A public opinion poll released by the Democratic Progressive Party’s (DPP) poll center yesterday found that a majority of respondents, or 56.8 percent, agreed that, generally speaking, the “China factor” has brought more negative effects to Taiwan than positive ones, a DPP spokesperson said.
The survey, conducted on Aug. 7 and Aug. 8, polled respondents on China’s impact in Taiwan in 10 areas that fell in the categories politics, economy and socio-cultural influence, Lin Chun-hsien (林俊憲) said.
On politics, 70.3 percent of the respondents indicated they observed China had a “negative” influence on Taiwan’s international status, while 50.9 percent of those polled said Beijing influenced Taiwan’s policymaking.
Nearly half of the respondents argued that Beijing has asserted its influence on Taiwan’s economy, with 46.4 percent of the respondents saying that Taiwan’s industrial policy had been affected and 46.8 percent saying Chinese influence further widened the wealth gap in Taiwan.
The poll, which collected 1,115 valid samples and had a margin of error of 2.9 percent, was released to accompany an enlarged meeting of the party’s China Affairs Committee held yesterday, which focused on how the DPP should handle the influence of the “China factor” in Taiwan.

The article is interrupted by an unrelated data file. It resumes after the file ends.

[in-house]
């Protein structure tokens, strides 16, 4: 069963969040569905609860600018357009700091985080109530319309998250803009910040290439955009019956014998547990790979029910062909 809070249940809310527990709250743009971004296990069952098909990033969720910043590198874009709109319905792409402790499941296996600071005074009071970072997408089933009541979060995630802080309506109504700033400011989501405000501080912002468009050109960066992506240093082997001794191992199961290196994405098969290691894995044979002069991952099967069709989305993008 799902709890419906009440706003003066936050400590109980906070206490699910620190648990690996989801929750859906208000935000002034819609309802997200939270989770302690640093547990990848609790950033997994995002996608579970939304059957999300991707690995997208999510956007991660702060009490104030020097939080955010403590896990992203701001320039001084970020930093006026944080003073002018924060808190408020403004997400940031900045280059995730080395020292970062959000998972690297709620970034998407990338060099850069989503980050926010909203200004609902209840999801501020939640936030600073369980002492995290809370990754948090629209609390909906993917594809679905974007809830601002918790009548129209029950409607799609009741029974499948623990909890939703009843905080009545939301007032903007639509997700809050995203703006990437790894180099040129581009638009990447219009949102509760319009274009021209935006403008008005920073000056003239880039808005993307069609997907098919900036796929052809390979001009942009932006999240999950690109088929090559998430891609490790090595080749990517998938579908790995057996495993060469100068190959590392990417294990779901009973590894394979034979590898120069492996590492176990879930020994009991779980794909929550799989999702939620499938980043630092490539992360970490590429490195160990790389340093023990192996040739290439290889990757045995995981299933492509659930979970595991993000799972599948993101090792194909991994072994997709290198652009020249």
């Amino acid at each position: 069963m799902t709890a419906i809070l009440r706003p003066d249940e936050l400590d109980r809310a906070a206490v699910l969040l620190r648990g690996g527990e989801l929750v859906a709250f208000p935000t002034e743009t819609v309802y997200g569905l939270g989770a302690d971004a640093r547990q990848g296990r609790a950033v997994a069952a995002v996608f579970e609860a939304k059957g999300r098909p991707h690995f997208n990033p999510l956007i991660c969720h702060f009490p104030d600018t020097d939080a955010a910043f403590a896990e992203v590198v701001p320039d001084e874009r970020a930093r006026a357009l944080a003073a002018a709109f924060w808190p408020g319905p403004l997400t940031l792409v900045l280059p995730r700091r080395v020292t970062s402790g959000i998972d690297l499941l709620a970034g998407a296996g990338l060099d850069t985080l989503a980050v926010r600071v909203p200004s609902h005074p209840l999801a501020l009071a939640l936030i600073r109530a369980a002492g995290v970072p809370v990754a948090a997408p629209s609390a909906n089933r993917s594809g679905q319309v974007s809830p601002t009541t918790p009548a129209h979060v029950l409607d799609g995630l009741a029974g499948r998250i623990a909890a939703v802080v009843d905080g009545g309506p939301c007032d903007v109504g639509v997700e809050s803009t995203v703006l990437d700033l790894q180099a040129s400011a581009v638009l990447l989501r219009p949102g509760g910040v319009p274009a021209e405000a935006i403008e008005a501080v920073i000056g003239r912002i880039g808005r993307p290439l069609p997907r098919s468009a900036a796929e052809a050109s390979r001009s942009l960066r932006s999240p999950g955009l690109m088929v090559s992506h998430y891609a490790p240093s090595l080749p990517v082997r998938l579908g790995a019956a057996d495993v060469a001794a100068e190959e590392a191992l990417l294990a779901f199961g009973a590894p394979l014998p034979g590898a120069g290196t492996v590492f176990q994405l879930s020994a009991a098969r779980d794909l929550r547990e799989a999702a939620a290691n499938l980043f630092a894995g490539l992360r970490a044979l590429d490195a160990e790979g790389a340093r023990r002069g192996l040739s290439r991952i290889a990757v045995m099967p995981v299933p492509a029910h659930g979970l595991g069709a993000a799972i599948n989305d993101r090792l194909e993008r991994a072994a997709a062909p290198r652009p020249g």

DPP Chairman Su Tseng-chang (蘇貞昌), who is visiting Thailand, and former DPP chairperson Tsai Ing-wen (蔡英文) were unable to attend the meeting.
However, the meeting’s chairman, former premier Yu Shyi-kun (游錫堃), said participants still had enthusiastic discussions and agreed that bilateral exchanges between Taiwan and China are now inevitable, but should always be handled carefully.
“The exchanges should be conducted under three principles: safeguarding sovereignty, national security and transparency, and they should include a mechanism to monitor exchanges,” Yu said after the meeting.
Several distinguished participants gave their advice to the party based on their experience in dealing with Beijing, with Lau Ka Yee (劉家儀), a democracy advocate in Hong Kong, saying that Taiwan should be aware of Beijing’s infiltration into domestic politics and the media industry.
“Beijing does not like to see collaboration between Taiwan and Hong Kong concerning human rights and democratic movements,” she said.
Liu Te-hsun (劉德勳), who resigned as deputy minister of the Mainland Affairs Council in January, urged the DPP to have faith in Taiwanese, saying that the people would be able to tell China’s political motivations as bilateral exchanges increase.
However, he alerted the party on China’s eagerness to ink a cross-strait cultural agreement, part of Beijing’s grand plan of an invisible war to absorb Taiwan without a shot fired.
Academia Sinica researcher Chang Ku-ming (張谷銘) had similar suggestions to the DPP, saying that the party should reconsider its position on its policy on Chinese students in Taiwan, because the exchange would likely change the students’ view about Taiwan and, at the same time, sow the seeds of democracy for China’s democratic movement.
The meeting was the third of nine enlarged meetings on the DPP’s China policy.
The next meeting is scheduled for Aug. 29 and will be chaired by Tsai.